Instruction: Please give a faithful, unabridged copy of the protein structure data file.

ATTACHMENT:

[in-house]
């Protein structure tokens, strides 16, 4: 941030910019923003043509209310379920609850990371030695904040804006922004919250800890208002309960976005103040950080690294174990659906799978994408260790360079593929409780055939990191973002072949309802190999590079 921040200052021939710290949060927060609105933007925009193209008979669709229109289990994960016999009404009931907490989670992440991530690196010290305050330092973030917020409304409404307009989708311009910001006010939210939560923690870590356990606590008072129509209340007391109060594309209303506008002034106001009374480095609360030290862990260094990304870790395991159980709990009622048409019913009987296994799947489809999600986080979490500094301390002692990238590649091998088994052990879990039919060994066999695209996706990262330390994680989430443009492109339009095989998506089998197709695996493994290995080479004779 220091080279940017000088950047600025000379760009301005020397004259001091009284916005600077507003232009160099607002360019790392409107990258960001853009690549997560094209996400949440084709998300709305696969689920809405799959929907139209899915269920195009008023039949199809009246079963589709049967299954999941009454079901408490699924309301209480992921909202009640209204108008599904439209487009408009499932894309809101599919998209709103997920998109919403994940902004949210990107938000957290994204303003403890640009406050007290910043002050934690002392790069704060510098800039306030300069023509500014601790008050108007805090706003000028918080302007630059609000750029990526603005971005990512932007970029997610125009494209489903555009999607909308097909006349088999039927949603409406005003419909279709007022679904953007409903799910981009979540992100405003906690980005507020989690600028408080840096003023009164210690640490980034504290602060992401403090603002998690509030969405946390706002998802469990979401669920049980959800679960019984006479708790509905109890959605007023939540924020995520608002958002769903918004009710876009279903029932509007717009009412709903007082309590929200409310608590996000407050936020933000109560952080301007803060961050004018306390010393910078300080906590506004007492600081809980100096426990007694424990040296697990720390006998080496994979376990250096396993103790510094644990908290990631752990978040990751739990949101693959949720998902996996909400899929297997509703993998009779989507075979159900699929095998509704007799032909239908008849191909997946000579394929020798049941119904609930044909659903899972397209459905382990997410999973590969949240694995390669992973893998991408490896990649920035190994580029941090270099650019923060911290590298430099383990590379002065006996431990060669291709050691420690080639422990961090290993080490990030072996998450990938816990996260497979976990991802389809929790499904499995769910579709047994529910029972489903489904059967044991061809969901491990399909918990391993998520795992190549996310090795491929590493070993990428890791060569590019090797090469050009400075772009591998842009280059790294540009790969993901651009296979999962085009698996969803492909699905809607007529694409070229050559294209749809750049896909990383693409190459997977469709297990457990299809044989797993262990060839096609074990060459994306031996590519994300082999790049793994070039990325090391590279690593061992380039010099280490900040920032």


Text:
[in-house]
């Protein structure tokens, strides 16, 4: 941030910019923003043509209310379920609850990371030695904040804006922004919250800890208002309960976005103040950080690294174990659906799978994408260790360079593929409780055939990191973002072949309802190999590079 921040200052021939710290949060927060609105933007925009193209008979669709229109289990994960016999009404009931907490989670992440991530690196010290305050330092973030917020409304409404307009989708311009910001006010939210939560923690870590356990606590008072129509209340007391109060594309209303506008002034106001009374480095609360030290862990260094990304870790395991159980709990009622048409019913009987296994799947489809999600986080979490500094301390002692990238590649091998088994052990879990039919060994066999695209996706990262330390994680989430443009492109339009095989998506089998197709695996493994290995080479004779 220091080279940017000088950047600025000379760009301005020397004259001091009284916005600077507003232009160099607002360019790392409107990258960001853009690549997560094209996400949440084709998300709305696969689920809405799959929907139209899915269920195009008023039949199809009246079963589709049967299954999941009454079901408490699924309301209480992921909202009640209204108008599904439209487009408009499932894309809101599919998209709103997920998109919403994940902004949210990107938000957290994204303003403890640009406050007290910043002050934690002392790069704060510098800039306030300069023509500014601790008050108007805090706003000028918080302007630059609000750029990526603005971005990512932007970029997610125009494209489903555009999607909308097909006349088999039927949603409406005003419909279709007022679904953007409903799910981009979540992100405003906690980005507020989690600028408080840096003023009164210690640490980034504290602060992401403090603002998690509030969405946390706002998802469990979401669920049980959800679960019984006479708790509905109890959605007023939540924020995520608002958002769903918004009710876009279903029932509007717009009412709903007082309590929200409310608590996000407050936020933000109560952080301007803060961050004018306390010393910078300080906590506004007492600081809980100096426990007694424990040296697990720390006998080496994979376990250096396993103790510094644990908290990631752990978040990751739990949101693959949720998902996996909400899929297997509703993998009779989507075979159900699929095998509704007799032909239908008849191909997946000579394929020798049941119904609930044909659903899972397209459905382990997410999973590969949240694995390669992973893998991408490896990649920035190994580029941090270099650019923060911290590298430099383990590379002065006996431990060669291709050691420690080639422990961090290993080490990030072996998450990938816990996260497979976990991802389809929790499904499995769910579709047994529910029972489903489904059967044991061809969901491990399909918990391993998520795992190549996310090795491929590493070993990428890791060569590019090797090469050009400075772009591998842009280059790294540009790969993901651009296979999962085009698996969803492909699905809607007529694409070229050559294209749809750049896909990383693409190459997977469709297990457990299809044989797993262990060839096609074990060459994306031996590519994300082999790049793994070039990325090391590279690593061992380039010099280490900040920032």